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In Type 1 Diabetes your body is unable to produce any insulin and cannot be prevented. Type 2 Diabetes is adult onset diabetes and often linked to being overweight so your body cannot produce enough insulin.

The most common symptoms of diabetes are increased thirst, weight loss, blurred vision, tiredness, frequent urination, and slow healing of wounds. Hyperglycemia is too high blood sugar. Hypoglycemia is too low blood sugar and is usually treated with a sugar drink. The treatments for a diabetic emergency are glucose liquids, glucose gels, and glucose tablets. Early treatment is very important in a medical emergency. 

In the UK, around about one in seven elderly people have diabetes. Most of these have class two diabetes. As far as the numbers are concerned, there are around about two and a half million people in the UK currently with diabetes, and this number's increasing. They reckon between now and 2025, there could be up to four million sufferers of diabetes. This is a problem.

There are two main types: Type one and type two. Type one diabetes is something you'd normally be born with. It's a problem in its insulin dependence. Type two is something that you would develop. Age onset diabetes is another word for it. What we're looking at here, is mainly the type two type diabetes. This is preventable, but only with hindsight. If you could look after yourself in your younger life, and also look after now, you could prevent type two diabetes.

How you can prevent it are things like eating correctly, well-balanced meals. Pretty sure if you're cooking on your own, sometimes this is very difficult, but well-balanced meals mixed with reduced alcohol intake, reduced smoking, or stopping smoking. But again, this is something that may be difficult. But it can reduce your chance of diabetes.

From a first aid perspective, the treatment we're giving to someone with diabetes is quite straightforward. If somebody has a diabetic emergency, we would give them some sugar. Now, a diabetic emergency, there are two levels to it: There's when there's too much sugar in their bloodstream, and also too little. If someone's got too little sugar in their blood, then by giving them sugar, can make them better, and this can cure them of the whole attack. What can happen here, if you give them sugar, and it could be a sugary drink, fruit juice, maybe a chocolate or something like that, also there are glucose gels a lot of the diabetic would carry with them.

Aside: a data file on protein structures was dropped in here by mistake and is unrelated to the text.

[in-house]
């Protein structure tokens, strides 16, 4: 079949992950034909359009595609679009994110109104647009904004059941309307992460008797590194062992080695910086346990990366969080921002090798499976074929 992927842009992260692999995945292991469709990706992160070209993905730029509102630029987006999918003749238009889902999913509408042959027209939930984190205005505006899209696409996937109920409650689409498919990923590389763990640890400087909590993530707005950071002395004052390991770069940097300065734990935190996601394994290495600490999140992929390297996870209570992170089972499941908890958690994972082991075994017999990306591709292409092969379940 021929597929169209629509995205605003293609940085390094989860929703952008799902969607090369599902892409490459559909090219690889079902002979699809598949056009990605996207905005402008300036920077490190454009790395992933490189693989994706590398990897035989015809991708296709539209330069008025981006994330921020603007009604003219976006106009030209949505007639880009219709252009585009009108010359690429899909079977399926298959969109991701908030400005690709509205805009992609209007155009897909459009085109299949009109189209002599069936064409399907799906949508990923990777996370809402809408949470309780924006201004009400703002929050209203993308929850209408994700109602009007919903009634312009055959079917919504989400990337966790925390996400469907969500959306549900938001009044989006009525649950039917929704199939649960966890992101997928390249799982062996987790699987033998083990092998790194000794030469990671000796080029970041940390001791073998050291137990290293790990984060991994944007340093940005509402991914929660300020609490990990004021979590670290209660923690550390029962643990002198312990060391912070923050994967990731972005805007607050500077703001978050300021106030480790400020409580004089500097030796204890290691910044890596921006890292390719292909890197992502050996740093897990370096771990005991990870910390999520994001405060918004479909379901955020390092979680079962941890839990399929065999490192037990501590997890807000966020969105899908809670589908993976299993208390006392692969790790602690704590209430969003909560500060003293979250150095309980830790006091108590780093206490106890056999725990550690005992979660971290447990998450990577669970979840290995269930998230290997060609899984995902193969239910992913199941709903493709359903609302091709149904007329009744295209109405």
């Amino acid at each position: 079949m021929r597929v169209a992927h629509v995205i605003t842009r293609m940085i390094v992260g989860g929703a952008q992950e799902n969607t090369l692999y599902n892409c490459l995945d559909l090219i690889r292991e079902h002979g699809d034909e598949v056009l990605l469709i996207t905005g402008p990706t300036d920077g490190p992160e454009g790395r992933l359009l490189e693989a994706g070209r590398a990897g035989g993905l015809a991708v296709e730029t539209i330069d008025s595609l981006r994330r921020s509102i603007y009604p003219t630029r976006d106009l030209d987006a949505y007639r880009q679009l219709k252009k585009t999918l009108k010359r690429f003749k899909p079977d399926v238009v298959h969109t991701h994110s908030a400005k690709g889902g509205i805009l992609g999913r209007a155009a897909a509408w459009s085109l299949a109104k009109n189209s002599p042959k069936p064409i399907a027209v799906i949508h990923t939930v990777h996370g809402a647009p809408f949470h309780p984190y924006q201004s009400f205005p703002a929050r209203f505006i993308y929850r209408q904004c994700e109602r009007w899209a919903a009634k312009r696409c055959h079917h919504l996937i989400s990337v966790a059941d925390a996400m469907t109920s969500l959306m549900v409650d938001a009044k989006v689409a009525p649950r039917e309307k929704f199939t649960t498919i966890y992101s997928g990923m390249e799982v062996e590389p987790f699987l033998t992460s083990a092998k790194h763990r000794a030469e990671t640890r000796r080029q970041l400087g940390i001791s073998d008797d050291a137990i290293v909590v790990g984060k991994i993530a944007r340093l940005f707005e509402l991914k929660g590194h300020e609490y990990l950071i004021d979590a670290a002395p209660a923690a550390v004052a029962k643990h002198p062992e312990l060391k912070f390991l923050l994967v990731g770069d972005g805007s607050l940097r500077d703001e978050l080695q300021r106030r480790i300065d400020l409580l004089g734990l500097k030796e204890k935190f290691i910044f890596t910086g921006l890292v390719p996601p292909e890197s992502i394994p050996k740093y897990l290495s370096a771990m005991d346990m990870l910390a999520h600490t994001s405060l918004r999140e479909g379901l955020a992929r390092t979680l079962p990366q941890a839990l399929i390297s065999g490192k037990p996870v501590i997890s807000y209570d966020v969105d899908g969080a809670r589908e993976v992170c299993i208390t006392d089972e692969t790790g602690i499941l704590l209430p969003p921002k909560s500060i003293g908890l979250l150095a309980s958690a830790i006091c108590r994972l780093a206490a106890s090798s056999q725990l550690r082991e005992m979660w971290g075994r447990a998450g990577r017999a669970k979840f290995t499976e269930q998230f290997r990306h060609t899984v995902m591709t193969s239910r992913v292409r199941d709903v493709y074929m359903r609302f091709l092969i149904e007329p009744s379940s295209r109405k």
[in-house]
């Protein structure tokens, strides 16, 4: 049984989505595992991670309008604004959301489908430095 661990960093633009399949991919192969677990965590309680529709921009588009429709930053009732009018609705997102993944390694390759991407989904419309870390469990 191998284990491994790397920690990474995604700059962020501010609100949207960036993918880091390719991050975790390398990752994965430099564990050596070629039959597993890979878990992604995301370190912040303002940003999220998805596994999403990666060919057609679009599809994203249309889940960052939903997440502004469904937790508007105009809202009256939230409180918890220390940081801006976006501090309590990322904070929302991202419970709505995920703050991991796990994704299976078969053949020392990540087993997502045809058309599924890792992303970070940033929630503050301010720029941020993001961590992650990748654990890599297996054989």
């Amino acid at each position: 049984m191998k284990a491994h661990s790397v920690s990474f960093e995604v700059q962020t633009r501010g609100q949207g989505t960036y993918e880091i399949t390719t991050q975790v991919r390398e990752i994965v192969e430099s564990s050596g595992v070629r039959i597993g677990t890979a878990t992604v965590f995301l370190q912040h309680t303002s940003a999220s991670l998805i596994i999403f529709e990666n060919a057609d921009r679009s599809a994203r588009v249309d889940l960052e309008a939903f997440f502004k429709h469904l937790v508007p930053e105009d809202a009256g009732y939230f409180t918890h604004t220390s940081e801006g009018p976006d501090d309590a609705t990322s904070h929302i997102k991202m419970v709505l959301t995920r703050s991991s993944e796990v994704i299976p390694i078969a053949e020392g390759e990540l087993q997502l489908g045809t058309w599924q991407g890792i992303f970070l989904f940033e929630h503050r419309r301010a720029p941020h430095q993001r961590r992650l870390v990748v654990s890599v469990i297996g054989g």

Now, if someone has low blood sugar, these signs and symptoms will come on very, very quickly. If someone is fine, and then suddenly starts feeling unwell, it's highly likely that they have low blood sugar, so by giving them sugar, can get the balance upright. If someone has high sugar levels, then this will happen over a matter of time, maybe hours or days, where they'll start to get worse, and worse, and worse, as their sugar levels are increasing. If you're not sure which, within first aid, give them sugar. Because if it's too low, it'll help them; if it's too high, they can't do anything with sugar anyway in their body so it won't do them any harm. If in doubt, give sugar.

When the sugar levels get too high, this is an emergency call. You must dial 999. There's no way, as a first aider, or as a friend, or relative, you're going to be able to control this high level of sugar in their body. They must get to the emergency services. Even if the levels are too low and you can't control it, then again, you would call emergency services. Someone with a diabetic emergency, we can put them into the recovery position, pop a blanket over them, keep them warm, reassure them, rest them. Just be careful, if you are giving sugar to somebody, or giving food to somebody, and they're laying down. We don't want to cause them to choke.